How much chocolate can a dog eat?
How much chocolate can a dog eat
You might be wondering how much chocolate can a dog eat. It will depend on several factors such as the type of chocolate and the dog size. Chocolate comes in different forms and the amount of cocoa that they contain will also vary accordingly. It has been seen that darker chocolates will contain more cocoa meaning it will have more throbromine.
Here is a list of the most common type of chocolate that you find in the market and the amount of throbromine that each of them contains
- White Chocolate – Insignificant amount of theobromine as it does not contain any cocoa liquor and is only made of cocoa butter, milk and sugar
- Milk Chocolate – 44-64 mg of theobromine per ounce
- Dark Chocolate – 150-160 mg of theobromine per ounce
- Unsweetened Baking Chocolate – 450 mg of theobromine per ounce
- Dry Cocoa Powder – 800 mg of theobromine per ounce
Thus, one can see that the darker the chocolate and the more amount of cocoa liquor that the chocolate contains, more toxic it will be to the dogs. Another contributing factor to the toxicity of the chocolate is the size of the dog that ingests the chocolate. In order for the chocolate to be toxic, the dose of theobromine is about 100-200 mg per 2.2 pounds of body weight of the dog. But, even 20 mg of theobromine for every 2.2 pounds of body weight is also considered to show a lot of problems. If you are unable to assess how much chocolate can a dog eat, there is a much easier way to find out. Using the following table, you can easily find out how much chocolate is poisonous to your dog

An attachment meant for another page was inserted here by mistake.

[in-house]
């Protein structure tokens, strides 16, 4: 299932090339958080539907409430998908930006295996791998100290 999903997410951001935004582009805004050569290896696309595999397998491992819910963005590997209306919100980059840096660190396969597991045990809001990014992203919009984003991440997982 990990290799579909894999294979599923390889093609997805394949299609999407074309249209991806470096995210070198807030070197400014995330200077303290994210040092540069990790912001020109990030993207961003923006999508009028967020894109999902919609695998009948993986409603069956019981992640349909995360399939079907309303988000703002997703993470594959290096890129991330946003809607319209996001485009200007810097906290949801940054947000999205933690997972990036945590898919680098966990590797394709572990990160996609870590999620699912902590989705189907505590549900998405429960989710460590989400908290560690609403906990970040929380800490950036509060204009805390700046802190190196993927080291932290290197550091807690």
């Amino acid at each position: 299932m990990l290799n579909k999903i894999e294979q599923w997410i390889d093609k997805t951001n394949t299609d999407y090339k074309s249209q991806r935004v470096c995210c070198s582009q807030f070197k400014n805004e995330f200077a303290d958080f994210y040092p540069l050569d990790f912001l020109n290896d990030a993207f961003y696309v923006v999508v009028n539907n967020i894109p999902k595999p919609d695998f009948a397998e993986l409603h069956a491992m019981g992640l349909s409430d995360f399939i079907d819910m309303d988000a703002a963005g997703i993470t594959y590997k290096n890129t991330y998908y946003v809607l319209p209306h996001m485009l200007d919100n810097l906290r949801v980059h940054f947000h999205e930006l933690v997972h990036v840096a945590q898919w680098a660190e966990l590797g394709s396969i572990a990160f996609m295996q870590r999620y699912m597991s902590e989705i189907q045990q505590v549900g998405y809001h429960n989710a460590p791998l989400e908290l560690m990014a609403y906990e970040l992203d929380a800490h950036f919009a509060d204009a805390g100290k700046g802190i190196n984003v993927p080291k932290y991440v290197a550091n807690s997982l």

- White Chocolate – Usually safe to consume
- Milk Chocolate – 1 oz. per pound of body weight
- Dark Chocolate – 1 oz. per 3 pounds of body weight
- Unsweetened Baking Chocolate – 1 oz. per 9 lbs of body weight
It is interesting to note that a typical candy is about 2-3 ounces. Thus, a large dog will be safe if it consume a few milk chocolate bars without any problem, but even one square of baking chocolate will be dangerous enough to kill a small dog. But, each dog is different and there are times where even large dogs can experience problems with low levels too. Thus, it is best to keep all chocolate away from dogs at all times no matter how big or small they are.
If your dog has ingested chocolate even in small amount, you need to contact your local veterinarian and seek advice as soon as possible. Vets can usually treat chocolate poising by different methods such as inducing vomiting and offering supportive therapy. Thus, it is important that you do not keep any chocolates where they can be easily reached by your dog and not to give it to them even during the holiday times as you might never be sure how toxic it might be to them.